By Councilman Lew Fidler
There they go again. They big boys are fighting and you know who is going to pay the bill.
Hopefully, by the time you read this, Fox and Cablevision will have settled their dispute and returned control of channels 5 and 9 to the viewing audience. Until then, Cablevision subscribers will have to do without many of our favorite programs, not to mention Giants’ football, the National League Championship playoffs and—perish the thought—the World Series. But even if the media giants manage to settle, the bill will be passed on to the little guy—the consumer.
Some folks may be old enough to remember when our neighborhood movie theaters—wait, do you even remember neighborhood movie theaters?—all posted signs that read “Stop pay TV” on their marquis. The newly burgeoning cable TV system response was that “pay TV”, now known as cable TV, was for enhanced service. But the 1992 Cable TV Act changed all that when broadcast stations were permitted to seek “retransmission fees.”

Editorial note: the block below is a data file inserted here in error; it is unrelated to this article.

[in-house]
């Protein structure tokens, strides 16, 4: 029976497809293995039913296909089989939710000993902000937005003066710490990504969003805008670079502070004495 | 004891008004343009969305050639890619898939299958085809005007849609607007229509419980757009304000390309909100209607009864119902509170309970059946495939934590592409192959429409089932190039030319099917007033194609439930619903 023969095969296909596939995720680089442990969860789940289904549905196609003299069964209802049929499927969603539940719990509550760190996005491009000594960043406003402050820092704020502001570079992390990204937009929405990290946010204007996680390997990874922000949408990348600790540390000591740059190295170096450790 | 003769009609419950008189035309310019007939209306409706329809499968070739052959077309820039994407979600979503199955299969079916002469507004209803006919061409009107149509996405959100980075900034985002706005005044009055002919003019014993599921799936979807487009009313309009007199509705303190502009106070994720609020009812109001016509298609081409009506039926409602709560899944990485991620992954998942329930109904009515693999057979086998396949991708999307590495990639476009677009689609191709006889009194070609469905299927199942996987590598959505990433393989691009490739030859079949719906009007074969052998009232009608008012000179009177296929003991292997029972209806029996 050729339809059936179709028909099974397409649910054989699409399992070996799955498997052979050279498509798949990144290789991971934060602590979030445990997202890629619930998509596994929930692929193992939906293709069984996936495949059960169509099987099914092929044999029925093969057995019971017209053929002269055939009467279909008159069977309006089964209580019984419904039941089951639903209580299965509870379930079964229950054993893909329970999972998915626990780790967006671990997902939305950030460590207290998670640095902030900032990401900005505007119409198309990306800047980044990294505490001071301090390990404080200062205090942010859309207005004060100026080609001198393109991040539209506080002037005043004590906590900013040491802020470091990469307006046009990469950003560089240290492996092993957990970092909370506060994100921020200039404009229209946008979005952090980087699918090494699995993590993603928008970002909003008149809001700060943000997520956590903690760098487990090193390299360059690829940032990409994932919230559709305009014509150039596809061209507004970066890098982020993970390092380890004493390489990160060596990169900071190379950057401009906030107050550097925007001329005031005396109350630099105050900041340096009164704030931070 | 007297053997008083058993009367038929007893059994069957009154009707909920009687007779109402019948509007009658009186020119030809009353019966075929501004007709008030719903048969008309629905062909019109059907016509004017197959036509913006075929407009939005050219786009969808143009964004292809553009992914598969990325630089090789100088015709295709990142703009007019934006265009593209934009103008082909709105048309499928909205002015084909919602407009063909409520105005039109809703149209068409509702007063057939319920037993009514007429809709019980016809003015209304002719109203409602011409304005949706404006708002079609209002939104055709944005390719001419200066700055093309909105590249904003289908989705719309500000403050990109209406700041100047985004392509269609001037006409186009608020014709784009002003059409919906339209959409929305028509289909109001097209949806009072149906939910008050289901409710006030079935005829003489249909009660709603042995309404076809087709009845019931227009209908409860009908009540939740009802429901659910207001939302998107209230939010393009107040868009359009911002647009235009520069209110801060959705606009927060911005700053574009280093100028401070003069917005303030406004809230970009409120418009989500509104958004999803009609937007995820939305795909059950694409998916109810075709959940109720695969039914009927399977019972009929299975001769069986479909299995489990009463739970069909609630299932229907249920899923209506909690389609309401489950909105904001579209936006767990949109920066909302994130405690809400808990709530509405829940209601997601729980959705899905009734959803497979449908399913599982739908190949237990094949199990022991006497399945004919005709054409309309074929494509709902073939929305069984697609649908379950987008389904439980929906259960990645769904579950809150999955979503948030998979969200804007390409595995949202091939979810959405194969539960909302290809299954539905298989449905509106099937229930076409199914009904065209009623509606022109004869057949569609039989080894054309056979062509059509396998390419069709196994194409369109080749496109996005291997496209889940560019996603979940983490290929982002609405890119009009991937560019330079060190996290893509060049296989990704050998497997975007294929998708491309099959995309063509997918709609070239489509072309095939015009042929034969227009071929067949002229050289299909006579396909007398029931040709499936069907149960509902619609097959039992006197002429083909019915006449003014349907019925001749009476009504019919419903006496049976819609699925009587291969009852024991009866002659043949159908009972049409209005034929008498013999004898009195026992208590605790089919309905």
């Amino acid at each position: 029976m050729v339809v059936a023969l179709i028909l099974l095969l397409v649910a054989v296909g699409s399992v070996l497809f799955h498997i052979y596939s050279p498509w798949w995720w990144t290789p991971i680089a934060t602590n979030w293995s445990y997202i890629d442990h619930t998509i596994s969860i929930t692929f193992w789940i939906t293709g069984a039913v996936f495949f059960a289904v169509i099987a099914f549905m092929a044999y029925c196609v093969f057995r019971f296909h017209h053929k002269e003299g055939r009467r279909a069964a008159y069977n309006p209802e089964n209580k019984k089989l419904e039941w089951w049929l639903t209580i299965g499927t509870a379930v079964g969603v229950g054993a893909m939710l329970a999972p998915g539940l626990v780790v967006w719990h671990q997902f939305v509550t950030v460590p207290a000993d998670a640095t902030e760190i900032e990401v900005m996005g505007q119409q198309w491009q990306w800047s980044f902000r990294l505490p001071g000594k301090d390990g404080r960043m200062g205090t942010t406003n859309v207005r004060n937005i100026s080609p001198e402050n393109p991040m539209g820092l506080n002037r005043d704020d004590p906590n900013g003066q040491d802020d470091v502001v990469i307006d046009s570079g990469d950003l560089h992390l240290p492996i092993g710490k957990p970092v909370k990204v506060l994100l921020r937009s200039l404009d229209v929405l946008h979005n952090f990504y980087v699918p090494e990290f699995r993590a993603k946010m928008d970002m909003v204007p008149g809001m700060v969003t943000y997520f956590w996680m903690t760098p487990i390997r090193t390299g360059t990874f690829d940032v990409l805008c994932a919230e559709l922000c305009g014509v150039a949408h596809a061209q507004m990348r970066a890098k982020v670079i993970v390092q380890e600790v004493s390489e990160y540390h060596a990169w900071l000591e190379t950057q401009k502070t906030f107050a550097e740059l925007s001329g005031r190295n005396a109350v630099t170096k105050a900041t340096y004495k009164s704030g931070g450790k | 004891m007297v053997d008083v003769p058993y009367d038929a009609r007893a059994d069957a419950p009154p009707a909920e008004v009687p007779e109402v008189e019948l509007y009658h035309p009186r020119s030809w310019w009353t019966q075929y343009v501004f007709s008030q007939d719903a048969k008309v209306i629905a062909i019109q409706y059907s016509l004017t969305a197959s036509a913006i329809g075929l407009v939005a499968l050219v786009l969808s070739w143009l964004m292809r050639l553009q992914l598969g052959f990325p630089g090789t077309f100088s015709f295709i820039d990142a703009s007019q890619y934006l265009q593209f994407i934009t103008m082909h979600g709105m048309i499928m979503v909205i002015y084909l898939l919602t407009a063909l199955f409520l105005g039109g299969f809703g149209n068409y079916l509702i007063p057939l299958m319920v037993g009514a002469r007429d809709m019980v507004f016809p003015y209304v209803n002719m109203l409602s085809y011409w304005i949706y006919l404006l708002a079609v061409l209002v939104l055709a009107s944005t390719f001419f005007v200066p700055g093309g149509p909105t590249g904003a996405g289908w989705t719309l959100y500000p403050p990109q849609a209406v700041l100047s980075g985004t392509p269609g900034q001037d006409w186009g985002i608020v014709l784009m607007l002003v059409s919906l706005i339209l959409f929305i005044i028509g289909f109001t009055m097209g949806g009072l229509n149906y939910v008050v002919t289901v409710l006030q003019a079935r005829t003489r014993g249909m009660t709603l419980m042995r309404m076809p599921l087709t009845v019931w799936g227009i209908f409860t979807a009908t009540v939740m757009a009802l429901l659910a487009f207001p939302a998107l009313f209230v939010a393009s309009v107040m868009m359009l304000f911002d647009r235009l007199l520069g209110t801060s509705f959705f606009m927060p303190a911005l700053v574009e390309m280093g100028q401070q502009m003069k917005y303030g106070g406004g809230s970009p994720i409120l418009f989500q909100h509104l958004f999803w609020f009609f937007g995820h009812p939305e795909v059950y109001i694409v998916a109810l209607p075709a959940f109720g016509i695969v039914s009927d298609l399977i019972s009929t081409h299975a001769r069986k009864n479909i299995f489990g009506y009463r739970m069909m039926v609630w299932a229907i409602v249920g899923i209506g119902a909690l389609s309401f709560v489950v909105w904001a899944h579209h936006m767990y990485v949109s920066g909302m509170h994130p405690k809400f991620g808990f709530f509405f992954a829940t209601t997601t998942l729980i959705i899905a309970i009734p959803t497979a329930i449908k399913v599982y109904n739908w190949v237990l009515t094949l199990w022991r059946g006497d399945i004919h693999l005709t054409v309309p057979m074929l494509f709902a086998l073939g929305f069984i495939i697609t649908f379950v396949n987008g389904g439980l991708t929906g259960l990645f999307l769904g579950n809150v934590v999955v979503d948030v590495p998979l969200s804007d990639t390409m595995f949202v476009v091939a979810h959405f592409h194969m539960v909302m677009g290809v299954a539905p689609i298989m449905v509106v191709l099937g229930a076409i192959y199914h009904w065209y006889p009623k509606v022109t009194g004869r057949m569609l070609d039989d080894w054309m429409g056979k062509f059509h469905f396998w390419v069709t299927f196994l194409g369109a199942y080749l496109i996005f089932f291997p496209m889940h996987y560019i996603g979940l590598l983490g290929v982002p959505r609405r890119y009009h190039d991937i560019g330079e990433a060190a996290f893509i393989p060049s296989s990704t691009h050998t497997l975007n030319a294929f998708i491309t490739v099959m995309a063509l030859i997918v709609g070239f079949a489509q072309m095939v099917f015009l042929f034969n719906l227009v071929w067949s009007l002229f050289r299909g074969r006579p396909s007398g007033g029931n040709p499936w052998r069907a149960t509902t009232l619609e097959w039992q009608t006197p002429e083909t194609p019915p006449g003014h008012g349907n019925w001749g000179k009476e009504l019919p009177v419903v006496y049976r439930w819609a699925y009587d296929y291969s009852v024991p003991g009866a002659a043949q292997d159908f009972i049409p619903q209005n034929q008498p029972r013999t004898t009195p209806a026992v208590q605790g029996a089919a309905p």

What is a “retransmission fee”? That is the fee that broadcast stations seek from cable providers to permit them to air the exact same content that broadcast networks provide over free public air space. Before the 1992 Act, when cable was used more generally to provide TV programming to areas that could not receive clear air signals, broadcasters relied on the “must carry” provision of the law, allowing broadcasters to actually compel cable providers to carry their content. How the worm has turned!